In the newly published Disrobing the Aboriginal Industry: The Deception Behind Indigenous Cultural Preservation, the authors argue that identifying cultural inferiority is not racism. Race and culture are not the same thing.
Joseph Quesnel, Winnipeg Sun:
Frances Widdowson, a political scientist, and Albert Howard, a former government and aboriginal group consultant, suggest that indigenous peoples did not exist at the same level of social and cultural development as Europeans when they first encountered each other. Even more controversially, they suggest many pre-modern characteristics of indigenous societies still exist in First Nation communities today and prevent them from integrating into modern society and succeeding.
This, they argue, is the problem confronting First Nations today: they need to catch up culturally.
Before one assumes this is a “racist” argument, one must understand there is a big difference between race and culture. All societies, including European ones, passed through periods of cultural evolution, which is determined by environmental factors, not biology. At one point, European societies were small, kinship-based societies just like indigenous peoples. Because they lacked surplus food production, First Nation societies did not enjoy the division of labour that European civilizations had at the time and did not have the sophisticated, literate society that grew out of that.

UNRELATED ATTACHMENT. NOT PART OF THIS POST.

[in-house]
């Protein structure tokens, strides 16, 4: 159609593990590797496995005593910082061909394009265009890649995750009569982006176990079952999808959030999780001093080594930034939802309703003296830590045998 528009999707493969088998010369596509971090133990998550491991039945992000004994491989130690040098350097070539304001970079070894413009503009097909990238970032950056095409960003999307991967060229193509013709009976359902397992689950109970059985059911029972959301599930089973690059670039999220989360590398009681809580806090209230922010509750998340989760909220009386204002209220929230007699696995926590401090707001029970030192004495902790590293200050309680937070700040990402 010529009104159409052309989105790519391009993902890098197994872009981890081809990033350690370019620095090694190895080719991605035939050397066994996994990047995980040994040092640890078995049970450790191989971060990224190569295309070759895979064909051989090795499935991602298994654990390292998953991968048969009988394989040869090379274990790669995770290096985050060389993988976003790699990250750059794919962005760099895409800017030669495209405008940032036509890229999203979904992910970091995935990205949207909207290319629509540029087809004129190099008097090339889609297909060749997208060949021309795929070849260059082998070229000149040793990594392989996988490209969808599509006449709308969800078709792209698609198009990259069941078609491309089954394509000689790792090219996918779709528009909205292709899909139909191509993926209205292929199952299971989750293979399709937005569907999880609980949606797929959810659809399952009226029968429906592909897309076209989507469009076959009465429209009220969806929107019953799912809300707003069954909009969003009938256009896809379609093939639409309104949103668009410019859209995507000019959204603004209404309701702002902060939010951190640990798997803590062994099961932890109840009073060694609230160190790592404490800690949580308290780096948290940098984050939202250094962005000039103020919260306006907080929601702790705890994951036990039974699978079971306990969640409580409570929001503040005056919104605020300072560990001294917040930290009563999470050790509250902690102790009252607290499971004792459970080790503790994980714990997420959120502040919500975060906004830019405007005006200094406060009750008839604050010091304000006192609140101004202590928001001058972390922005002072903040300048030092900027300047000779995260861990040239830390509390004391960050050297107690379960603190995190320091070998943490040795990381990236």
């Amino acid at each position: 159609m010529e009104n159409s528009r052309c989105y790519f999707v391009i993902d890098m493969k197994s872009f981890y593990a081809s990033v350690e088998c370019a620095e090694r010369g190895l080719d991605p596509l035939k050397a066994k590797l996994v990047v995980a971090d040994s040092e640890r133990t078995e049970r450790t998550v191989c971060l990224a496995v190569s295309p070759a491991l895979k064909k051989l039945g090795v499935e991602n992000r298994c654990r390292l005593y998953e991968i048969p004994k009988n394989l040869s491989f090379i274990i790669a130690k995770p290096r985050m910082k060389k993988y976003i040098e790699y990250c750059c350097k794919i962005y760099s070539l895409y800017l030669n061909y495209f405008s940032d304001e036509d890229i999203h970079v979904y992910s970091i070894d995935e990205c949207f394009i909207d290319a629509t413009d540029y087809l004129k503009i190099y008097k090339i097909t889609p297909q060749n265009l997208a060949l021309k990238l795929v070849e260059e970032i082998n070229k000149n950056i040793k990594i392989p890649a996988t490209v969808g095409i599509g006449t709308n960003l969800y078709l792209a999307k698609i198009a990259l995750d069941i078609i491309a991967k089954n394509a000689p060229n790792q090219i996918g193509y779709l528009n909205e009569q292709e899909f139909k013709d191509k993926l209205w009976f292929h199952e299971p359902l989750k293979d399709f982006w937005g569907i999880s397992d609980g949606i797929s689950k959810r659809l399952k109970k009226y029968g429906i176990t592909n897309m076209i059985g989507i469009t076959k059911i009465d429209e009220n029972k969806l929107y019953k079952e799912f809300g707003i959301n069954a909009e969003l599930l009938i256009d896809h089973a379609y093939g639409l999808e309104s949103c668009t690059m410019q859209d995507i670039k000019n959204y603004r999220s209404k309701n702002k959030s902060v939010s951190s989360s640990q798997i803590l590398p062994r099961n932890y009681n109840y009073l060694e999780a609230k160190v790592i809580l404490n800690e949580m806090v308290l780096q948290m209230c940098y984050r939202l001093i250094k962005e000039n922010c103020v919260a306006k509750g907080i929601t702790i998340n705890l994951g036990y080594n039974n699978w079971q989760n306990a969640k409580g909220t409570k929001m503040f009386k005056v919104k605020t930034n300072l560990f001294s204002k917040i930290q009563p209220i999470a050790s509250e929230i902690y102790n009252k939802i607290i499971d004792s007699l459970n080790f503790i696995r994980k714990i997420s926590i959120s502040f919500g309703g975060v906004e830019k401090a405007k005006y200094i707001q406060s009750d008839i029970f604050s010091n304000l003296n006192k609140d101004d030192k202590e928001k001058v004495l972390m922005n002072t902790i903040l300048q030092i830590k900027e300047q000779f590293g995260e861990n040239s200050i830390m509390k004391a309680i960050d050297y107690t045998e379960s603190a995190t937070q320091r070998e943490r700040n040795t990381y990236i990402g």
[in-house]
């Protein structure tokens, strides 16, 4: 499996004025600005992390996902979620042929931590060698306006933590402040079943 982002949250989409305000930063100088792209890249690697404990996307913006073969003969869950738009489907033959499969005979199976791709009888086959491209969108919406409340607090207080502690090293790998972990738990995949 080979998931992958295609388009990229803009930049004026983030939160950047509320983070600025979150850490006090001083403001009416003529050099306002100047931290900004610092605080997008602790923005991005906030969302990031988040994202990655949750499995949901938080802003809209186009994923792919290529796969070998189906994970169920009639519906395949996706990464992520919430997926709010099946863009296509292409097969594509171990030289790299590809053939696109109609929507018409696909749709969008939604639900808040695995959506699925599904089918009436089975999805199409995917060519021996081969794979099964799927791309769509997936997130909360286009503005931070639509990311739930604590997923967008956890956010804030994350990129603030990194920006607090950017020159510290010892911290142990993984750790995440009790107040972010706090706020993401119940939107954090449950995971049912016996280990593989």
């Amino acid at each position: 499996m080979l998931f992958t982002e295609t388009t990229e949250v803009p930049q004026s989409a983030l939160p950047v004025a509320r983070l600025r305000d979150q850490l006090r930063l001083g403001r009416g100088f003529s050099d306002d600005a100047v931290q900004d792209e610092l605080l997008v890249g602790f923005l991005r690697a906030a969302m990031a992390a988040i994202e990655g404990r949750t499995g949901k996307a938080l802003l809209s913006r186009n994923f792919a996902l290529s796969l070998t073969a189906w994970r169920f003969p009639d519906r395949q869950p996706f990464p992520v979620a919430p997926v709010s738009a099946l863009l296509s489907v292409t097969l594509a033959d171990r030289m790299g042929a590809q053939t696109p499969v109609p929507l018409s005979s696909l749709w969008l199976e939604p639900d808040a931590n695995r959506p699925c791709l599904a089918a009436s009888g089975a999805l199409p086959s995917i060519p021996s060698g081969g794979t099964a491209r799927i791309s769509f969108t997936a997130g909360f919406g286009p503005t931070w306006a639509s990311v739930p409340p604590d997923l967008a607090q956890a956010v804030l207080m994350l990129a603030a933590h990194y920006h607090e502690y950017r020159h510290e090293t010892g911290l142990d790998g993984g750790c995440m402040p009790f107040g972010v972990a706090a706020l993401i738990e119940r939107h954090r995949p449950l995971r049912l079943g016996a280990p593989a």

The failure to see obvious differences in civilizations, they argue, is part of the “post-modern” thinking dominating academia.
The problem as they see it is that well-intentioned academics, seeing the disadvantages First Nations face, feel guilty and as a result, never criticize First Nations, no matter how problematic some aspects of their cultures are for modern life.